It has been an impressive year in music for fellow Lauras! Marling, Stevenson, Veirs and Mvula all have released/are releasing great records in 2013, the latter being the only I hadn’t been familiar with before this year. Laura Mvula is a British singer/songwriter who completely blew me away with her debut Sing to the Moon. At first listen her voice reminded me of Adele, but that lazy comparison went away pretty quickly. Mvula’s music is big, soulful, fearless, sometimes a little jazzy, and danceable; her lyrics are smart and empowering, and the whole record is fantastic.
Well, hello! Yes, I’m still alive! I know it’s been a while — in short, life has gotten in the way of blogging; I moved to a new apartment at the beginning of the month, and I’ve come to terms with the reality that keeping this up is quite challenging! Anyway, everything seems to have calmed down for a minute or two, I’m finally settled in my new Brooklyn ‘hood (Prospect Heights), and I’m excited to finally dive back into this. Going forward, posts might not be as frequent as they used to be, but I’m hoping there at least won’t be another break as long as this last one… So, let’s go:
White sangria with mango, peaches, and lime.
Frank Ocean! Are you a fan? Everyone I know is flipping out over the R&B singer/songwriter’s first proper album channel ORANGE; I am admittedly not very well versed in R&B, so I can’t explain why he is quite the genius everyone says he is (though my coworkers have tried), but yes, I do enjoy the record. channel ORANGE is perfect for summer, and there’s no doubt it will be soundtracking most of your backyard barbeques and trips to the beach. So, I made a beverage that will cool you off and it goes down as smooth as Ocean’s voice. In “Sweet Life” Ocean sings about “mangoes, peaches and limes,” so this is a refreshing white sangria with all those fruits, plus some orange juice for the name of the album, lemon-lime seltzer, and some gin and mint because why not?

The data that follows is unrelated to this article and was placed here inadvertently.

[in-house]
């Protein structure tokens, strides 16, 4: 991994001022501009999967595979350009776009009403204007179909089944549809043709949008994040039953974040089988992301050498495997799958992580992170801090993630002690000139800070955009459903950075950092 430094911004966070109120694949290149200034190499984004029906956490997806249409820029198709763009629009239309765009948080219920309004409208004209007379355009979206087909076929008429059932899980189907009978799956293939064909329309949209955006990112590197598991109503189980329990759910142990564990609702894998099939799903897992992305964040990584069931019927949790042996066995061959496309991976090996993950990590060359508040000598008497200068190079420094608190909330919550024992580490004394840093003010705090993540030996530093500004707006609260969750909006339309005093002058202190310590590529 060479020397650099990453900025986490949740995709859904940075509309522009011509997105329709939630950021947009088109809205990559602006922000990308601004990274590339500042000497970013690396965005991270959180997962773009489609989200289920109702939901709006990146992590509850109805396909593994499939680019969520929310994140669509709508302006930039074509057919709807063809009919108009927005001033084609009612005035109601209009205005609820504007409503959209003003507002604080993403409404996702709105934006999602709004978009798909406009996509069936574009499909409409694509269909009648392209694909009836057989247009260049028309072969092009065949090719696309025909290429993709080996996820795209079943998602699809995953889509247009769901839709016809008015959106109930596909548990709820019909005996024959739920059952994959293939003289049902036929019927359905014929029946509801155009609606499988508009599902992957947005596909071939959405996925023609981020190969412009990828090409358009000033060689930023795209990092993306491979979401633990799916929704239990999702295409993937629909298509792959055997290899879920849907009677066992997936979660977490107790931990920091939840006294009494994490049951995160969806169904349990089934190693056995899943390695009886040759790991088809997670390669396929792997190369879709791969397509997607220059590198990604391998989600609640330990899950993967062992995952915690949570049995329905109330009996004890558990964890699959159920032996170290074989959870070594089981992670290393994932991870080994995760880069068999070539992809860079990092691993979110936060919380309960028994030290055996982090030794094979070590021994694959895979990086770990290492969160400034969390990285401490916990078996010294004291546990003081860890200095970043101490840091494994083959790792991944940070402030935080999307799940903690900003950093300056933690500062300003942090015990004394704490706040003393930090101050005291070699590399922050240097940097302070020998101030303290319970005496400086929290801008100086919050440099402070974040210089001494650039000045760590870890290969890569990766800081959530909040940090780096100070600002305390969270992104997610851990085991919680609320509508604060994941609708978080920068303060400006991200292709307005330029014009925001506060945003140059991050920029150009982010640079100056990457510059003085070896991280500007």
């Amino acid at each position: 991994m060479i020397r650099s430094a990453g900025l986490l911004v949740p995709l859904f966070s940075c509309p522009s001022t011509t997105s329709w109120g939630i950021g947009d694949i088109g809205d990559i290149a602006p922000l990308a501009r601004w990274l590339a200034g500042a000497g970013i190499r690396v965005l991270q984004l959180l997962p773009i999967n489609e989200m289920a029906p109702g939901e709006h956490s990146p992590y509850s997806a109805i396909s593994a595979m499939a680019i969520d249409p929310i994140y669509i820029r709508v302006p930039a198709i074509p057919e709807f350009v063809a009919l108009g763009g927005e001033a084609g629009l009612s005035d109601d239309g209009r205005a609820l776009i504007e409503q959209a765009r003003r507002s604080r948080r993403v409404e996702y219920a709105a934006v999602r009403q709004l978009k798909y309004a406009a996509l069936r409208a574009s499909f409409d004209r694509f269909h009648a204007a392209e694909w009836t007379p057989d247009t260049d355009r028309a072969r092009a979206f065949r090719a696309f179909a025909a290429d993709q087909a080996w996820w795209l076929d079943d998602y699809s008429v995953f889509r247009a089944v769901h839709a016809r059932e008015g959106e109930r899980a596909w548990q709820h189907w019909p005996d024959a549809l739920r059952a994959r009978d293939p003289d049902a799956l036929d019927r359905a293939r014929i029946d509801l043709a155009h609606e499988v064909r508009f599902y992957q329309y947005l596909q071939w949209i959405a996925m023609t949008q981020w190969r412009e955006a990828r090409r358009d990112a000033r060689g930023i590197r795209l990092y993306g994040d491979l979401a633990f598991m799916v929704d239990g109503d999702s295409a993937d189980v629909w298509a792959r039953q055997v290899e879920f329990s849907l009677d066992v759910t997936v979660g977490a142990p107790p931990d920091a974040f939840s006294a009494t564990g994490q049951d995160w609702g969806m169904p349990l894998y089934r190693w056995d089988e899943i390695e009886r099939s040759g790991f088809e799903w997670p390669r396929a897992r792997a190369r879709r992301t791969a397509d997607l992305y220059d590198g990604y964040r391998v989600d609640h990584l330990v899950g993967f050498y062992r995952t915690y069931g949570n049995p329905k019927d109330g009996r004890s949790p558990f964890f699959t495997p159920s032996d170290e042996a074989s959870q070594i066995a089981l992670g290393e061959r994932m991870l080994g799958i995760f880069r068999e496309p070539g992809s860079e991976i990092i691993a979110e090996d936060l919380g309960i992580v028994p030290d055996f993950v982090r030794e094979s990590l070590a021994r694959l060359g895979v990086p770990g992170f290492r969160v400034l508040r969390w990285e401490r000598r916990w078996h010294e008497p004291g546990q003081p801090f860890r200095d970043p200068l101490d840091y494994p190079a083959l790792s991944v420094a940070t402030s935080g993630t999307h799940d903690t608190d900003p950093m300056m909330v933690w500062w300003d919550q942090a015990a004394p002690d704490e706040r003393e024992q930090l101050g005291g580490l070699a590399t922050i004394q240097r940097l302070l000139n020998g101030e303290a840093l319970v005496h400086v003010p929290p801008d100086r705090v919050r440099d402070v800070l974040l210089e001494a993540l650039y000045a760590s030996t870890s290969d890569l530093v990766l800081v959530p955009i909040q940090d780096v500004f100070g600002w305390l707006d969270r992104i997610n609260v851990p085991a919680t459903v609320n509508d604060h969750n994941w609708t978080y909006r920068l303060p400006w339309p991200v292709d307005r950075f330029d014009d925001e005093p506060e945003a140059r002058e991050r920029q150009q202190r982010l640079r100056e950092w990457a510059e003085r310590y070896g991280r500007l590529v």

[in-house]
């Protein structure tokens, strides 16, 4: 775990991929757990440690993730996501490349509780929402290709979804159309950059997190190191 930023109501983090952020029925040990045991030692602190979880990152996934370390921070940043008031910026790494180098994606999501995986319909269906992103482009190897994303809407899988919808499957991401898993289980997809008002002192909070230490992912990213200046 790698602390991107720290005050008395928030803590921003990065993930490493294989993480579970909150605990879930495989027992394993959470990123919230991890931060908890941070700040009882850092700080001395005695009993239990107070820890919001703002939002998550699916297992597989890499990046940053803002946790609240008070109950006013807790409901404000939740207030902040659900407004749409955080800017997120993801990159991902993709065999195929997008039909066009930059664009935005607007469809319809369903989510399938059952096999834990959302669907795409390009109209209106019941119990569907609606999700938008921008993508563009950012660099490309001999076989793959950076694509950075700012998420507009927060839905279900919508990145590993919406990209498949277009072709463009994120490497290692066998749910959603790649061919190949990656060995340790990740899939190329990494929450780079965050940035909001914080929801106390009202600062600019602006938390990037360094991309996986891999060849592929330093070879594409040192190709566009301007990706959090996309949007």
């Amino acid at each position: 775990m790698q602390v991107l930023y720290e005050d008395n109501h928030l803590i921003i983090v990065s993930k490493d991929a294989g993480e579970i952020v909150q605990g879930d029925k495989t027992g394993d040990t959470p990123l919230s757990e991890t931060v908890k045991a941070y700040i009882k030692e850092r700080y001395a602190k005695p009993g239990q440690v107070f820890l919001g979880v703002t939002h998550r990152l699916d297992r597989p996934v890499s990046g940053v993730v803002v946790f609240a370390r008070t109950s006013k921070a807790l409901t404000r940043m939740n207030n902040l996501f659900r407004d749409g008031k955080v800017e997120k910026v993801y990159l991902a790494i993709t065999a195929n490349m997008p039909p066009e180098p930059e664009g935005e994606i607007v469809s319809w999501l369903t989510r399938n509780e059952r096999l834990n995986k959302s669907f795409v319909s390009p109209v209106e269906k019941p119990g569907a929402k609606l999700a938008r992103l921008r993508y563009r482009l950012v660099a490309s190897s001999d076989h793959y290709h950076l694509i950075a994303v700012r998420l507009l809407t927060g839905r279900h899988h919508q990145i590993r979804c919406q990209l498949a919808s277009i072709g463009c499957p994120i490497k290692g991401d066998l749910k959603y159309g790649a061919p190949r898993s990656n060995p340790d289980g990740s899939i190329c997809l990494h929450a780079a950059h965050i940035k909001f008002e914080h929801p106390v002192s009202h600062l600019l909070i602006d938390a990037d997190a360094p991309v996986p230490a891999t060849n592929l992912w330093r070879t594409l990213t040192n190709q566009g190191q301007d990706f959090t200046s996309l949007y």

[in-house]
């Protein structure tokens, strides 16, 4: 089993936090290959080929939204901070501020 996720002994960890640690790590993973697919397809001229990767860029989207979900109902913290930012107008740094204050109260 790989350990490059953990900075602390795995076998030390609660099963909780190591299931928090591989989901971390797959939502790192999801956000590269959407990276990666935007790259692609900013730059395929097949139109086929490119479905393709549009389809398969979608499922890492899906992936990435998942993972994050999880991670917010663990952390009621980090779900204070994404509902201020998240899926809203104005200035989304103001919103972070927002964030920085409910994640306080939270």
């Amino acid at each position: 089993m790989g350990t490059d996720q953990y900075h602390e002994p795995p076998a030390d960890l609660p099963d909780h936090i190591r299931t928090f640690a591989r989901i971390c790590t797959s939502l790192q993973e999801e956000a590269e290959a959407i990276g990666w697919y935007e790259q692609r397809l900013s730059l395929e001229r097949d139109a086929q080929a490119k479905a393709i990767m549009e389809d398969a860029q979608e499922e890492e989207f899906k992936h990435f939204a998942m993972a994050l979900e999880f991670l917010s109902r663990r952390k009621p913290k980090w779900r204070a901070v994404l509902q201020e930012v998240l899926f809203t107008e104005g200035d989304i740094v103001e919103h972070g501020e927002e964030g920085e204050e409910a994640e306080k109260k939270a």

Peach-blackberry-ginger popsicles (recipe here)
It isn’t super often that I totally fall in love with a new band; mostly because I hear so much music every week that a lot of it starts to sound the same (my friend Amanda summed that feeling up rather perfectly on Pitchfork this week; I’m not quite at that point of jadedness or whatever you want to call it, but you get the idea). But for some reason when my boss recommended listening to Brooklyn band We Are Augustines (who essentially used to be the band Pela), something clicked and I’ve been listening to their album Rise Ye Sunken Ships more than anything else in the past couple weeks. I can’t even really explain why it gets to me more than a lot of other rock bands, but parts of the album remind me of the National and Against Me! (I know, kind of a weird combination).
The story behind Rise Ye Sunken Ships is pretty heartbreaking; you can read it all on the band’s website, but in short, much of the album is based around singer/guitarist Billy McCarthy’s brother James, who was diagnosed as schizophrenic and committed suicide while the band was recording what was originally going to be a new Pela record. Apparently (at least, according to Wikipedia), the band was named in part for the month of August; the month of two bandmembers’ birthdays, as well as McCarthy’s brother James.
Popsicles perhaps sound a bit too sunny to represent an album with so much pain behind it, but with the pain came a lot of healing. In the song “Augustine,” McCarthy sings, “Keep you head up kid, I know you can swim, but you gotta move your legs.” Ginger and honey are known for their healing powers, while peaches and blackberries are perfectly in season in August (and I got what I used for these at the Greenmarket in Union Square). Anyway, check out the album; it’s pretty great.
This weekend was HOT. One of my best friends was in town visiting from Michigan, and we were out and about for three straight days — mostly in direct sunlight, sweating more than we would’ve liked to while walking and eating our way through the city. After getting back to my apartment every evening, we needed a light and refreshing meal to cool us down — and on her last night in town, that was sauteed kale and baked tilapia fillets topped with peach-pineapple salsa. The salsa matches how I feel about Washed Out’s music: They’re both bright and combine different textures, but they’re still low-maintenance. The salsa doesn’t require much thinking to make, and it doesn’t take much thinking to enjoy Washed Out’s woozy, repetitive tunes with few vocals — not to mention they’re both perfect for summer. And I chose the peaches because, not only are they refreshing, but Washed Out’s Ernest Greene grew up on a peach farm in Georgia. Washed Out on MySpace (New record Within and Without is out now on Sub Pop)